“I Want You in My Movie!”: Al Pacino’s Wilde Salome: Intro

Two weeks later, I sat in on a reading among the actors, while a cameraman filmed it for the documentary. The chorus of Jews, Nazarenes, Sadducees, and Pharisees behind Al seem to have figured out a way to make themselves heard: arguing over whether the Messiah had really come and whether he really had done what John the Baptist claimed he could do. Turn water to wine. Raise the dead. Pacino picked up on their energy and said, “I see what you’re doing here. It’s…interesting. I wonder if we should stop and talk about it. Or should we just continue, to get through the play? It’s really something about modulation…do you keep it at this level, or do you modulate it, go up and down with it?”

Then he started talking about his kid’s hamster, how he was watching it get angry with its food, picking up the small bowl and crashing it against the cage, sending the food outside. “What was that about? He was horny, that’s what. His little red thing was protruding all the time. And that’s like we are, actors are always horny, we always want to get off.”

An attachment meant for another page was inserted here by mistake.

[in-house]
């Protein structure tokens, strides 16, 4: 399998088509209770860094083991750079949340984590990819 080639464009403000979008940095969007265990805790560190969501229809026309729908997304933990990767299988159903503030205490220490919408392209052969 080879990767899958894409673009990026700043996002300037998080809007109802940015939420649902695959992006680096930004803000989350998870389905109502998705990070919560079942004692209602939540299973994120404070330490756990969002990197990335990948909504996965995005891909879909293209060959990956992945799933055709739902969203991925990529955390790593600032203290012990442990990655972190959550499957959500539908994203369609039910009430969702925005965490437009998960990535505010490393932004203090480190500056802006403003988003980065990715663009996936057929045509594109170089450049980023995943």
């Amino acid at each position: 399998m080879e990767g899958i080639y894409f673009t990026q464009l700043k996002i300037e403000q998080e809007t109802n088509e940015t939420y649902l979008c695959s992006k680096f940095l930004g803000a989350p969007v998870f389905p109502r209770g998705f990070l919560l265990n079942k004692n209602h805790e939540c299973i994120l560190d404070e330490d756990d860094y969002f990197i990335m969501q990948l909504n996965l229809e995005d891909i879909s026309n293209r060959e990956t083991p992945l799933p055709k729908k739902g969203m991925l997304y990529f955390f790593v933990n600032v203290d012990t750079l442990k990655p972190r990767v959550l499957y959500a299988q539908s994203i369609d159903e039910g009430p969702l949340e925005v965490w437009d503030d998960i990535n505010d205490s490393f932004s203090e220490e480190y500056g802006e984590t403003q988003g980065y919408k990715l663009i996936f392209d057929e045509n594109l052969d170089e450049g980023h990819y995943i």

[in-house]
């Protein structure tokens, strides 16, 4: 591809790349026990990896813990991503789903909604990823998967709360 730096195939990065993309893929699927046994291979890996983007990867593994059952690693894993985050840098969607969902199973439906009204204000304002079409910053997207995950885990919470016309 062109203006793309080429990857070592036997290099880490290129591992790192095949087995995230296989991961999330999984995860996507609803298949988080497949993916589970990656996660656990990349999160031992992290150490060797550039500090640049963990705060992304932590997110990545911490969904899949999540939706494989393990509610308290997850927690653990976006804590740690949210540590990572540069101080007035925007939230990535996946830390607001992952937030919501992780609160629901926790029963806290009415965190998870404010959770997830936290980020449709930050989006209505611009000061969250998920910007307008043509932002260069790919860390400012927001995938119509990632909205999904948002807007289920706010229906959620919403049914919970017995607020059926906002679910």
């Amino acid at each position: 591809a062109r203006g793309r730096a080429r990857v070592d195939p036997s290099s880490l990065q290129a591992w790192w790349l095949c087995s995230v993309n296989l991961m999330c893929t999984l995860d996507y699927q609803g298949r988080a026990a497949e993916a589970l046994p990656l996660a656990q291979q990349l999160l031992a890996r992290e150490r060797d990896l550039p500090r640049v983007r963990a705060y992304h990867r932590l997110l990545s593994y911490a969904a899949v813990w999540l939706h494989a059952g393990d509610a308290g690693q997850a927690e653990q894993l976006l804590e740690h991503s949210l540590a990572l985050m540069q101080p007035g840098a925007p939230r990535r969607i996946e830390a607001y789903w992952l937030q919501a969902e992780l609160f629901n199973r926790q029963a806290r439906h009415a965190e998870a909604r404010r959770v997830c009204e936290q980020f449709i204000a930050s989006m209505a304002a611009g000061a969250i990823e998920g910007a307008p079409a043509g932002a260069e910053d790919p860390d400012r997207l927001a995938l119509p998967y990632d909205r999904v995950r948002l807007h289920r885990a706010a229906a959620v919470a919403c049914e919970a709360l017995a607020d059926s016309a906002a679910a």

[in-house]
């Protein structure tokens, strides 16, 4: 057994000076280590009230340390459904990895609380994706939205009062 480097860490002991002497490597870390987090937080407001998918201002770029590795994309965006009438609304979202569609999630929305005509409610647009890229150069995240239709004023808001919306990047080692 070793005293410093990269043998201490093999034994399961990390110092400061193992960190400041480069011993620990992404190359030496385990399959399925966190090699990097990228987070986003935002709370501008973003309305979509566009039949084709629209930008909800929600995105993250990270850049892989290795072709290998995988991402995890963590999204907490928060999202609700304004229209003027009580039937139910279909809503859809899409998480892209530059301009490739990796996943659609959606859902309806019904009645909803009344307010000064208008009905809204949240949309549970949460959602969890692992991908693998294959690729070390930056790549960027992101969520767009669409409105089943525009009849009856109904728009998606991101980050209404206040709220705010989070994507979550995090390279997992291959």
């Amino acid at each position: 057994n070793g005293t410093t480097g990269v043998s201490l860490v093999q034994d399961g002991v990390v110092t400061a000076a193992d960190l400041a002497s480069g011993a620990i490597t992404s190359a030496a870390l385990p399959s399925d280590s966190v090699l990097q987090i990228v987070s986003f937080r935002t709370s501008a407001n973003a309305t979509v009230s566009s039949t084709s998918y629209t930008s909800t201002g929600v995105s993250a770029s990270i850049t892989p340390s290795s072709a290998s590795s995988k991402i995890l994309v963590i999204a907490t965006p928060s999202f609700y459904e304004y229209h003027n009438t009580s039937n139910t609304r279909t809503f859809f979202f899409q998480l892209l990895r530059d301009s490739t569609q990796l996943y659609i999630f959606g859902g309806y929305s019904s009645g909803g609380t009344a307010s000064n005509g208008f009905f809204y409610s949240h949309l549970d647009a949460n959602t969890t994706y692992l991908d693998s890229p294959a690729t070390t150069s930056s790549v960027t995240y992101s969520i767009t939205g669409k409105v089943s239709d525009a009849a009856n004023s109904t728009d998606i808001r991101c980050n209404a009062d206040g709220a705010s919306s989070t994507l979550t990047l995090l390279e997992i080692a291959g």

Was this his way of trying to tone down the chorus behind him? Using the metaphor of the hamster as his way of saying, ‘Don’t ham it up too much back there.’

He stood up and started to improvise a scene, playing Herod as a batty monologist, wandering lost in his mind, playing on words not written. He was performing for the camera, but he was also trying to find something new to insert into the play. People would be paying $200 a ticket for the best seats and it was only a reading, a “presentation.”  No costumes. So he was trying to find a little Pacino magic to include, and not throw all the actors off.

When the Baptist (whom Wilde called Jokanaan) started shouting his predictions and Herod talks about the prophet’s prophecies, Pacino stopped to wonder about what was being said. “The prophet says he talked to God. How do we know this? Let me ask you something,” he said to one of the production crew, “have you ever talked to God?”

“I don’t think so.”

“Sure you have,” Pacino said. “We all have. We just never like to admit it. But the prophet, he admits it.”

“He doesn’t actually say he talked to God, but to Jesus, who he claims is God,” one of the actors said.

“And that’s what we challenge. We don’t believe it’s God he’s talking to,” another actor suggested.

“Al,” I piped in, “Herod says he’ll accept the water to wine, but he won’t accept the raising of the dead. So where does he stand in his belief about all this? Does he believe the Baptist when he talks about Jesus?”

“Herod’s a guy who covers his bets,” Al said. “He isn’t sure, but just in case, you know?”

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